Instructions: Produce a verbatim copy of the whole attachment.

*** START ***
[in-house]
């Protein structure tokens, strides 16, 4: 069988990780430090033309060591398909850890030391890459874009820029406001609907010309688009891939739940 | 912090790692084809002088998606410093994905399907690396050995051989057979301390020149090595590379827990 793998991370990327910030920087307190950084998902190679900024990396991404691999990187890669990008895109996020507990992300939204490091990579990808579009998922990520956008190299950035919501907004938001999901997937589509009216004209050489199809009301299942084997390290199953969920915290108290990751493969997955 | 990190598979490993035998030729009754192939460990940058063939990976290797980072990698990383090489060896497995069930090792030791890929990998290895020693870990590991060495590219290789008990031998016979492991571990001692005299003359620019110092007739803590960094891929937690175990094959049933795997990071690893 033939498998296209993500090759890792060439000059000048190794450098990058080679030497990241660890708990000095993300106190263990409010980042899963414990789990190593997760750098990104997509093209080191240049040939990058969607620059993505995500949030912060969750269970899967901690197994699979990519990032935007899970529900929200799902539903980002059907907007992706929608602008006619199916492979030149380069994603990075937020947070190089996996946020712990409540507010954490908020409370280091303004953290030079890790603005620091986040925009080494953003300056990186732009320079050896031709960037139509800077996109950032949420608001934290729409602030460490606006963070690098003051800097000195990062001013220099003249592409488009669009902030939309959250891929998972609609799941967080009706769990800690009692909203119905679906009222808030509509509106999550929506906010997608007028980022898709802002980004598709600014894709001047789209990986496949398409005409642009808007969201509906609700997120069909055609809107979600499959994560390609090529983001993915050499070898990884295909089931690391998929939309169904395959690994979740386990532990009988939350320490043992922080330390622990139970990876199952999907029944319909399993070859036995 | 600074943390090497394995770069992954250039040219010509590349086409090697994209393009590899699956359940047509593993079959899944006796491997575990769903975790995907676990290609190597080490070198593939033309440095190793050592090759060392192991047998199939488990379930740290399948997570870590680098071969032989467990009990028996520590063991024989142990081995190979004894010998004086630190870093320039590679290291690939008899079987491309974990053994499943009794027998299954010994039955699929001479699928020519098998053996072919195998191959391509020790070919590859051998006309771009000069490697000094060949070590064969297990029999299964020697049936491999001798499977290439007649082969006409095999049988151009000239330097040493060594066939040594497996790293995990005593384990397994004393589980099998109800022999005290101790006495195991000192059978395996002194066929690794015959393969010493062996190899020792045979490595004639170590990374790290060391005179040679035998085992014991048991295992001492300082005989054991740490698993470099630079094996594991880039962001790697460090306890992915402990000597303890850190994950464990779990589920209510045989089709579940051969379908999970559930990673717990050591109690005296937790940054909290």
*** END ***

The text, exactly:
[in-house]
């Protein structure tokens, strides 16, 4: 069988990780430090033309060591398909850890030391890459874009820029406001609907010309688009891939739940 | 912090790692084809002088998606410093994905399907690396050995051989057979301390020149090595590379827990 793998991370990327910030920087307190950084998902190679900024990396991404691999990187890669990008895109996020507990992300939204490091990579990808579009998922990520956008190299950035919501907004938001999901997937589509009216004209050489199809009301299942084997390290199953969920915290108290990751493969997955 | 990190598979490993035998030729009754192939460990940058063939990976290797980072990698990383090489060896497995069930090792030791890929990998290895020693870990590991060495590219290789008990031998016979492991571990001692005299003359620019110092007739803590960094891929937690175990094959049933795997990071690893 033939498998296209993500090759890792060439000059000048190794450098990058080679030497990241660890708990000095993300106190263990409010980042899963414990789990190593997760750098990104997509093209080191240049040939990058969607620059993505995500949030912060969750269970899967901690197994699979990519990032935007899970529900929200799902539903980002059907907007992706929608602008006619199916492979030149380069994603990075937020947070190089996996946020712990409540507010954490908020409370280091303004953290030079890790603005620091986040925009080494953003300056990186732009320079050896031709960037139509800077996109950032949420608001934290729409602030460490606006963070690098003051800097000195990062001013220099003249592409488009669009902030939309959250891929998972609609799941967080009706769990800690009692909203119905679906009222808030509509509106999550929506906010997608007028980022898709802002980004598709600014894709001047789209990986496949398409005409642009808007969201509906609700997120069909055609809107979600499959994560390609090529983001993915050499070898990884295909089931690391998929939309169904395959690994979740386990532990009988939350320490043992922080330390622990139970990876199952999907029944319909399993070859036995 | 600074943390090497394995770069992954250039040219010509590349086409090697994209393009590899699956359940047509593993079959899944006796491997575990769903975790995907676990290609190597080490070198593939033309440095190793050592090759060392192991047998199939488990379930740290399948997570870590680098071969032989467990009990028996520590063991024989142990081995190979004894010998004086630190870093320039590679290291690939008899079987491309974990053994499943009794027998299954010994039955699929001479699928020519098998053996072919195998191959391509020790070919590859051998006309771009000069490697000094060949070590064969297990029999299964020697049936491999001798499977290439007649082969006409095999049988151009000239330097040493060594066939040594497996790293995990005593384990397994004393589980099998109800022999005290101790006495195991000192059978395996002194066929690794015959393969010493062996190899020792045979490595004639170590990374790290060391005179040679035998085992014991048991295992001492300082005989054991740490698993470099630079094996594991880039962001790697460090306890992915402990000597303890850190994950464990779990589920209510045989089709579940051969379908999970559930990673717990050591109690005296937790940054909290």